>
> As many of you know, for various reasons, the partners began dropping out in longer and longer spurts. Fletcher first, as his other, profitable family venture needed attention. Kyle second and more recently, as his wife was with child and the US Health care system didn't pick up the tab. And finally Kerry, valiantly trying to keep LassoSoft alive by hook or by crook, by promise and by hope (even moving to a lower cost continent) with nothing left to keep the R&D machine alive. Very few people were buying anything, as everyone could smell the death in the air.
>
> The partners valiantly bailed for their lives, while the water poured in the cracks.
>
> In the last few months, LassoSoft LLC's revenue was not enough to keep the interest of the accumulated debts alive (some loans had a staggering post-recession 30.1% interest rate). Treefrog and others (including Starmark, partners and employees), all wrote off significant portions and/or all of their debts - equivalent to the value of a small parking lot filled with cars.
>
> Out there in the world exist almost 38,000 known developers who have at one time used the Lasso tool at different levels (still about 22,000 people follow the language, about 500 actively follow the community). And yet, the language was basically perceived to be dead.
>
> Through managing and paying off critical and registered encumbrances, Treefrog rescued the baby of the Lasso language from the sinking ship. As someone noted, LassoSoft had died at the finish line - we have picked up the torch and will continue to run with it with determination and grit.
>
> I am the new CEO and owner. I will not make promises without the capacity to fulfil them. But I will promise the following... it's going to be hard. It's going to take time. Even nine women can't make a baby in one month. We are going to challenge everything which has been done to date and set a course for constant improvement. And it will be a labour of love.
>
> And we will listen to you.
>
> Lasso is not going to die. If I did not sincerely believe it has the capacity to be faster, more secure and more simple to use than anything available to the world, we at Treefrog would have moved to PHP, Python or *shudder* Microsoft ourselves. But instead, Treefrog has put its money where its mouth is. We are going to put our shoulder to the grindstone and push Lasso 9 over the finish line to glory.
>
> The following is true;
>
> 1) As of this moment, Kyle is now working full time for LassoSoft Inc. once more and has a long term contract in place.
> 2) As of this moment, Kerry is working full time for LassoSoft Inc., as an integral contributor to future business development and growth.
> 3) As of this moment, Paul has also agreed to continue working to support, testing and improving the product.
> 4) Fletcher has found other permanent hunting grounds, but will come back shortly on contract with LassoSoft Inc. to help get Lasso 9 up to par with 8 and beyond, with a role in documentation and technical writing.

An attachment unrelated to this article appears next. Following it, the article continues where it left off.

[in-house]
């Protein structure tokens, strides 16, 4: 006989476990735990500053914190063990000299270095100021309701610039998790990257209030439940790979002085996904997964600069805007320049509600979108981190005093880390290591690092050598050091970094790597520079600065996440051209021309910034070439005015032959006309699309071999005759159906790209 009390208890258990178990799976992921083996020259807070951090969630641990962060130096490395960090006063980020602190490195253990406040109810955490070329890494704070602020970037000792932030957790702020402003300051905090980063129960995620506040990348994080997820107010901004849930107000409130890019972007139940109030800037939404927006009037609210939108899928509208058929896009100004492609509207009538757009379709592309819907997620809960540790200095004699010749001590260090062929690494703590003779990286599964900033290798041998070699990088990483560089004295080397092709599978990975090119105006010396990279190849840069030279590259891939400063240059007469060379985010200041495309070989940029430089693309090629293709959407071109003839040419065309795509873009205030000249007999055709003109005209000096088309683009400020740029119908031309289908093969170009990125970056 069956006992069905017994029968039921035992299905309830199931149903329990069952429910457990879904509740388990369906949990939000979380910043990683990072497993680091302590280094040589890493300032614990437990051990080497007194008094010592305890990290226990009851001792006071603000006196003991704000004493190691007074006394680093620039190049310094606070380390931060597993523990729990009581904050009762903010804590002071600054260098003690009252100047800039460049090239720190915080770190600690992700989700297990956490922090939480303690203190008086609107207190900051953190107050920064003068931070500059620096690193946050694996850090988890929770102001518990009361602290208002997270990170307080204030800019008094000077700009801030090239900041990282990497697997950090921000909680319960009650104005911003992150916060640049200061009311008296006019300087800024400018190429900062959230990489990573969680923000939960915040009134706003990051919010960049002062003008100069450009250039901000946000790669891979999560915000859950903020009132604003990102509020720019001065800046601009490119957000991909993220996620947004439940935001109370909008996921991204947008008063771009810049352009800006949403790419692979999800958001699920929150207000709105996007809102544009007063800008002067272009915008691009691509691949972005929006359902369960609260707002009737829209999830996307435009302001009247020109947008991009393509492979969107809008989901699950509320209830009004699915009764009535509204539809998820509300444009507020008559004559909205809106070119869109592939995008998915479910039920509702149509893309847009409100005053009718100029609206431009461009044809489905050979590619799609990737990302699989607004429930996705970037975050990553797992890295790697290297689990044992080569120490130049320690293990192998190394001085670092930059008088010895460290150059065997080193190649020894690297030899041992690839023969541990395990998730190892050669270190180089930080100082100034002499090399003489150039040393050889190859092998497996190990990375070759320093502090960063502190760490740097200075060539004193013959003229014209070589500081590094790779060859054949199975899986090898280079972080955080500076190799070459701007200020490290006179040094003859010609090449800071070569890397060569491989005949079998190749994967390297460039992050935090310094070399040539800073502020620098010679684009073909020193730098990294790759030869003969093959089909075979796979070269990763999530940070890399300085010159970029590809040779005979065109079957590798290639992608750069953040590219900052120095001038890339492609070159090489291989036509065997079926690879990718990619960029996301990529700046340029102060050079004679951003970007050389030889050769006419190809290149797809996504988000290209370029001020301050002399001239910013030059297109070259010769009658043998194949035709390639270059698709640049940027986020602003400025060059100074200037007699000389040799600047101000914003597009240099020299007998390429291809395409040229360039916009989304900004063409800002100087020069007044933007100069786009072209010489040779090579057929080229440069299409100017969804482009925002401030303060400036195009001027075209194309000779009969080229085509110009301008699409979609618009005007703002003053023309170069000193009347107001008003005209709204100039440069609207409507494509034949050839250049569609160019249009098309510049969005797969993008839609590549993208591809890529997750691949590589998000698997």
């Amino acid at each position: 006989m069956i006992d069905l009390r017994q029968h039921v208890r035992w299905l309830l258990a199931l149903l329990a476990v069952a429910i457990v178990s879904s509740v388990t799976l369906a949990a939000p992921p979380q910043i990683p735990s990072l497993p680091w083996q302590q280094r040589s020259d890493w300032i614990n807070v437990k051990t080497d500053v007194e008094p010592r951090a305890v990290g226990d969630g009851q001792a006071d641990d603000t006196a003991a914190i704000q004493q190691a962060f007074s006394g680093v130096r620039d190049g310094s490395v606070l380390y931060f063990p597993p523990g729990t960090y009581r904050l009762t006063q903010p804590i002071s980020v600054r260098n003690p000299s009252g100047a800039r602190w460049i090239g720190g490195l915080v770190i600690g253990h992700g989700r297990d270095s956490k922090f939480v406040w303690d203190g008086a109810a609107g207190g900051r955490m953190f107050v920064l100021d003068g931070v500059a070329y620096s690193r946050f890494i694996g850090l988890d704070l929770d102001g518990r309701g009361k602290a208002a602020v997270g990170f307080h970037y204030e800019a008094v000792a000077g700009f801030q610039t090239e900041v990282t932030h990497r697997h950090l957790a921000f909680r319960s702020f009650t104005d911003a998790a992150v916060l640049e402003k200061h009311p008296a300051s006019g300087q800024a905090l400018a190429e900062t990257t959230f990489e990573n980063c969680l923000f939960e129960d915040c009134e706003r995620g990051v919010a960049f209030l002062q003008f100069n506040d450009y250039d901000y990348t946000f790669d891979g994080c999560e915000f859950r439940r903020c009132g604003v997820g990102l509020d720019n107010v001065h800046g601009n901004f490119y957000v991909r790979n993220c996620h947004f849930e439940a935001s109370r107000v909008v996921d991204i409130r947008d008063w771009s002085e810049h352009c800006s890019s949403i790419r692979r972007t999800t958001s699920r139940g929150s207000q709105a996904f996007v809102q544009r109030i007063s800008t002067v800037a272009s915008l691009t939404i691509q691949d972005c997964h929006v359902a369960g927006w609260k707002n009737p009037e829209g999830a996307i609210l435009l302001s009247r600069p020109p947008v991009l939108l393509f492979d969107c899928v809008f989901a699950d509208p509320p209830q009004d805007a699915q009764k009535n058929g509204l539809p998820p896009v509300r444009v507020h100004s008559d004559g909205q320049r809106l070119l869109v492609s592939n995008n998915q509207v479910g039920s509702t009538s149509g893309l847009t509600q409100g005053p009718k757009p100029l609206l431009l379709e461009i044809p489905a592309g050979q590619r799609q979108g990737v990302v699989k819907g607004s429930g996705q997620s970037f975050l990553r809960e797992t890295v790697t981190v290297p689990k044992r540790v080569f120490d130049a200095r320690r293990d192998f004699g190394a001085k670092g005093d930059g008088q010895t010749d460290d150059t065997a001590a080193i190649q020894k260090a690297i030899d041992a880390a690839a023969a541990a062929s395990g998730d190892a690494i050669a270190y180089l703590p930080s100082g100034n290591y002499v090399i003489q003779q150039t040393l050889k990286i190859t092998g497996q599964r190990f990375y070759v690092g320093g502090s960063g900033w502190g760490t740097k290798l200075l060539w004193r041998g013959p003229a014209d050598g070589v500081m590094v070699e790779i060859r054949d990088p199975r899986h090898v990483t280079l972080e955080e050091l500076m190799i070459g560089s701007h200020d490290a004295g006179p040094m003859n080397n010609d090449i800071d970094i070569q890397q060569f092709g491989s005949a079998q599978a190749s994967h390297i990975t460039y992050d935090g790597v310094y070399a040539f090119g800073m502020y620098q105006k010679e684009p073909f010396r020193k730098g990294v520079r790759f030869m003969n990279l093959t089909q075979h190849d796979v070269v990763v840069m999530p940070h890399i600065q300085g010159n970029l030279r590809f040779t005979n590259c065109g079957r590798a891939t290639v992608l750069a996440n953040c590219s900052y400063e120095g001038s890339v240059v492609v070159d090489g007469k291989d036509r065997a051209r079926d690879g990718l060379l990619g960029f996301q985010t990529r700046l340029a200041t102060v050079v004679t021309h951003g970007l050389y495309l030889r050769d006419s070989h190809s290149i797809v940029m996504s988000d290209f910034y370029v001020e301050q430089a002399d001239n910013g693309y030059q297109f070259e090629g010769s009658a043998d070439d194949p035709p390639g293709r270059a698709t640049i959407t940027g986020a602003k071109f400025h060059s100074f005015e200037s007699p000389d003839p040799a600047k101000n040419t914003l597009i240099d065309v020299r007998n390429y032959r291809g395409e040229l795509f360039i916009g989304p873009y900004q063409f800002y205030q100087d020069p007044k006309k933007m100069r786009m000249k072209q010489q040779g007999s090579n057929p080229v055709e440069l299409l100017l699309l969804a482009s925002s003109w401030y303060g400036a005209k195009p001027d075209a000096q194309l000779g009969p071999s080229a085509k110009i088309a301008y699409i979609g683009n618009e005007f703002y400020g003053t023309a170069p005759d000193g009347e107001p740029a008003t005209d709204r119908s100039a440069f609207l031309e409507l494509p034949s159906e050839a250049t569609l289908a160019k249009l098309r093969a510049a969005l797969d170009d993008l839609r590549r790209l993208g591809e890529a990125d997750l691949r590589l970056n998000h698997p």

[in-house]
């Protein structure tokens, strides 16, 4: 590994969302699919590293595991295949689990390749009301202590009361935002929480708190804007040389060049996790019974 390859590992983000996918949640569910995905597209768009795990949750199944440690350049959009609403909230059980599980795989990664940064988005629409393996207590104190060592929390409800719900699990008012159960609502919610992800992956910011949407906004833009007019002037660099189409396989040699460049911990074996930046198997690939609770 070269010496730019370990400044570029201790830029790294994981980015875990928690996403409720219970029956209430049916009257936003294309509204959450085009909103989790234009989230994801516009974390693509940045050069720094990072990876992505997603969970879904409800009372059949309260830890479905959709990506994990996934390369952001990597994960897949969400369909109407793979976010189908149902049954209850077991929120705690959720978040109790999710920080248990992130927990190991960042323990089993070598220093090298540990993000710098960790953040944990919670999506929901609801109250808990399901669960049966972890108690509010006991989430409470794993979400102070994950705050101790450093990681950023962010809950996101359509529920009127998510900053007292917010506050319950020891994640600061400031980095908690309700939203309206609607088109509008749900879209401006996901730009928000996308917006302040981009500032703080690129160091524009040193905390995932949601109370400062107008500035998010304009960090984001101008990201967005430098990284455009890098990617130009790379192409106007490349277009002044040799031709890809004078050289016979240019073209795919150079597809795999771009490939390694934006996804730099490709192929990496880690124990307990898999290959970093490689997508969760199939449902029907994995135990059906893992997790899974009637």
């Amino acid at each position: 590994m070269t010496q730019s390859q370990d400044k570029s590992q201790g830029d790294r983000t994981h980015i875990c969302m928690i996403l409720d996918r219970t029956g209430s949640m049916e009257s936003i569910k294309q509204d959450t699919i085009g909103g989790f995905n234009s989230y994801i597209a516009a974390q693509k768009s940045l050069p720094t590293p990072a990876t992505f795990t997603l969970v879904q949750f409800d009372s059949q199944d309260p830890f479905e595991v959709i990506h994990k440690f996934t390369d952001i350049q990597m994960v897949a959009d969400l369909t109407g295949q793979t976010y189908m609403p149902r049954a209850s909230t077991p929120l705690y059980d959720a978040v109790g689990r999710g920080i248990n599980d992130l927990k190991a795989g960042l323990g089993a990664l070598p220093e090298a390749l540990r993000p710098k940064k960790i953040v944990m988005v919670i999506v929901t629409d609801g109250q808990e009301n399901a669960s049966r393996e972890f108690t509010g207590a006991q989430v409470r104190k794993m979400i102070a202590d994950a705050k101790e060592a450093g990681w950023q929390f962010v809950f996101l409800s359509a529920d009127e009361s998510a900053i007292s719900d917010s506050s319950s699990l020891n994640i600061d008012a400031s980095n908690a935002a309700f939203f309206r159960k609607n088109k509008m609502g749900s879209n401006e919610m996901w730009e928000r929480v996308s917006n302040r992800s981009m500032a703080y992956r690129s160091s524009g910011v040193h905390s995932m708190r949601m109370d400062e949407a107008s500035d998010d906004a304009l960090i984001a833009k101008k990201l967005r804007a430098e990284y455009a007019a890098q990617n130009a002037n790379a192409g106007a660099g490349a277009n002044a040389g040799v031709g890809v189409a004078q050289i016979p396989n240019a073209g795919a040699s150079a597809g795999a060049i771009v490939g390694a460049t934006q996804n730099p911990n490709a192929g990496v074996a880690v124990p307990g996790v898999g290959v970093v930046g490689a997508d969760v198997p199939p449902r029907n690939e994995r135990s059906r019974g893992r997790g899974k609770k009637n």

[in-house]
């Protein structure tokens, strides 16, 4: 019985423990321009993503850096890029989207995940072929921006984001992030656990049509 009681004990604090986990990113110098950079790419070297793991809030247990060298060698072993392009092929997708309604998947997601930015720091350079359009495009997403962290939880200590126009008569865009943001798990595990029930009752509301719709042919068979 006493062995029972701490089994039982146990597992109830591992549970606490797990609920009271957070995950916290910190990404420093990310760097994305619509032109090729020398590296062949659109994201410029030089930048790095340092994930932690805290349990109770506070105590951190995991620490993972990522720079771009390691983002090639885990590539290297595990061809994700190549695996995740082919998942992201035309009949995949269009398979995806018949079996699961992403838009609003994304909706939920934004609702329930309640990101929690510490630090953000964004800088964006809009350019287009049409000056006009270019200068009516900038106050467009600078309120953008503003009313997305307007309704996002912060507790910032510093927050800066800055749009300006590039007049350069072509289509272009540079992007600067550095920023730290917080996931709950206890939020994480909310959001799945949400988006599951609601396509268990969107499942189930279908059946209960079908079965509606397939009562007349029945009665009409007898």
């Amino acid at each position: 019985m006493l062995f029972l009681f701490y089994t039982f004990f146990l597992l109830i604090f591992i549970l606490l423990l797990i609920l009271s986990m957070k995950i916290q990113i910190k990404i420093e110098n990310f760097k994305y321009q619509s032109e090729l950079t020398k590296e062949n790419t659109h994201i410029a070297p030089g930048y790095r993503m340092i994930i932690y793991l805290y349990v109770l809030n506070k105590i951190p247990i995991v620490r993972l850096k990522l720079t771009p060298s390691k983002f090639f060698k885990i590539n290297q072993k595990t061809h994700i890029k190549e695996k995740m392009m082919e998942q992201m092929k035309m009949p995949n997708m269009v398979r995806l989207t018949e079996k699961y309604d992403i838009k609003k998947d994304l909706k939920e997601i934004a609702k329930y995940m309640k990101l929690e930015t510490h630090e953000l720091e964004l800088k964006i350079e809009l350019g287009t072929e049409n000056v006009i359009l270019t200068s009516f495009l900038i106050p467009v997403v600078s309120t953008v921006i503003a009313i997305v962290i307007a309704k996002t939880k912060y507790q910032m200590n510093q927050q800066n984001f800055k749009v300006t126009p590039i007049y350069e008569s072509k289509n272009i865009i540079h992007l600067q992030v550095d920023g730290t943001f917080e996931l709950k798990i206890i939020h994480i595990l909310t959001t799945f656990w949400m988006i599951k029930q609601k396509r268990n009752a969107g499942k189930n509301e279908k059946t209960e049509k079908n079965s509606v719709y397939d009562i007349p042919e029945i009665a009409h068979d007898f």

> 5) We have several other people full-time on the new team already working, to be introduced later.
> 6) We will be bringing many of the resources of Treefrog to the table to promote and push LassoSoft and our product LEAP™ (albeit, not as one product, as they both have different end users).
>
> These additional opportunities and resources within the Lasso community will hopefully once more ignite the fire that once made Lasso the obvious and best platform to use in web development. We will return to that honour with clarity.
>
> Note that we also at Treefrog went through profound soul searching, and probed deep into the thought of rebuilding our new upcoming product in other languages. Everyone else here did that as well - we all know it, it's silly to pretend we didn't. From what I can tell, most people have checked their hopes for Lasso's future at the door. However, we looked at the benefits of Lasso, the strength of the user community, the new product which is currently in place (which is under-documented but justifiably magnificent) - and we were convinced it still had amazing opportunities to offer.
>
> We did not buy Lasso to leave it in the cupboard. It is now its own company, with its own clients, and will be treated as such. Treefrog will merely provide support infrastructure as needed until LassoSoft can stand on its own.
>
> This is a new era of transparency and respect. Our focus will be security, speed and language elegance (read: simplicity).
>
> It is my belief that I am not writing to a group of developers, but writing to a group of leaders and teachers of the next generation of developers. I believe the goal of LassoSoft is not to suckle on the teet of developer goodwill, but bring you all work, success and opportunity. To save you hassle, not create it. The individuals on this list I see as the leaders of future developers, the Kings and Queens of the Internet - the champions of the future of technology. And for each of you here now today, I hope you will become ten thousand.
>
> We will be the leaders of the web once again. It is within our grasp.
>
> I also commit to you, that if we struggle to the point of failure, I will not let Lasso die in my hands. We will find a new mechanism. In the short term, we are going to try and raise capital through meaningful services and programs. We are going to push it into schools, push it into agencies, push it around the world. We will  create a magnificent new ship and avoid iceburgs at all costs. A victorious product, through security, security and simplicity.
>
> The best way to predict the future is to invent it. I look forward to a remarkable future with you all.